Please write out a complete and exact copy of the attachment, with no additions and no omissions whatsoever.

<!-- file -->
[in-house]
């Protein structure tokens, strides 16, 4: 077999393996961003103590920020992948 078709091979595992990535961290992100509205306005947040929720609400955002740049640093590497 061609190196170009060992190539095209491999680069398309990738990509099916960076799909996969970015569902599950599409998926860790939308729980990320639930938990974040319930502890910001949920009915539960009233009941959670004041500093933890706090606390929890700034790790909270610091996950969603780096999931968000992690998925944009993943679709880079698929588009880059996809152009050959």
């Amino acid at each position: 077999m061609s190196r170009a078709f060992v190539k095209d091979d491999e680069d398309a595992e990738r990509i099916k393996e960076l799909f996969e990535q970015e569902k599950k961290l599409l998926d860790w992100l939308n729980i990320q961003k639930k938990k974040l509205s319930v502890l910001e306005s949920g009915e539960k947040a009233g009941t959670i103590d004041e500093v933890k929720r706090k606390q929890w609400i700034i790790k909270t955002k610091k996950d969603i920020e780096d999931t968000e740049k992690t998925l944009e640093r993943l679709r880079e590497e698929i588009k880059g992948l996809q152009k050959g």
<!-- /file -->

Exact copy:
[in-house]
């Protein structure tokens, strides 16, 4: 077999393996961003103590920020992948 078709091979595992990535961290992100509205306005947040929720609400955002740049640093590497 061609190196170009060992190539095209491999680069398309990738990509099916960076799909996969970015569902599950599409998926860790939308729980990320639930938990974040319930502890910001949920009915539960009233009941959670004041500093933890706090606390929890700034790790909270610091996950969603780096999931968000992690998925944009993943679709880079698929588009880059996809152009050959």
């Amino acid at each position: 077999m061609s190196r170009a078709f060992v190539k095209d091979d491999e680069d398309a595992e990738r990509i099916k393996e960076l799909f996969e990535q970015e569902k599950k961290l599409l998926d860790w992100l939308n729980i990320q961003k639930k938990k974040l509205s319930v502890l910001e306005s949920g009915e539960k947040a009233g009941t959670i103590d004041e500093v933890k929720r706090k606390q929890w609400i700034i790790k909270t955002k610091k996950d969603i920020e780096d999931t968000e740049k992690t998925l944009e640093r993943l679709r880079e590497e698929i588009k880059g992948l996809q152009k050959g």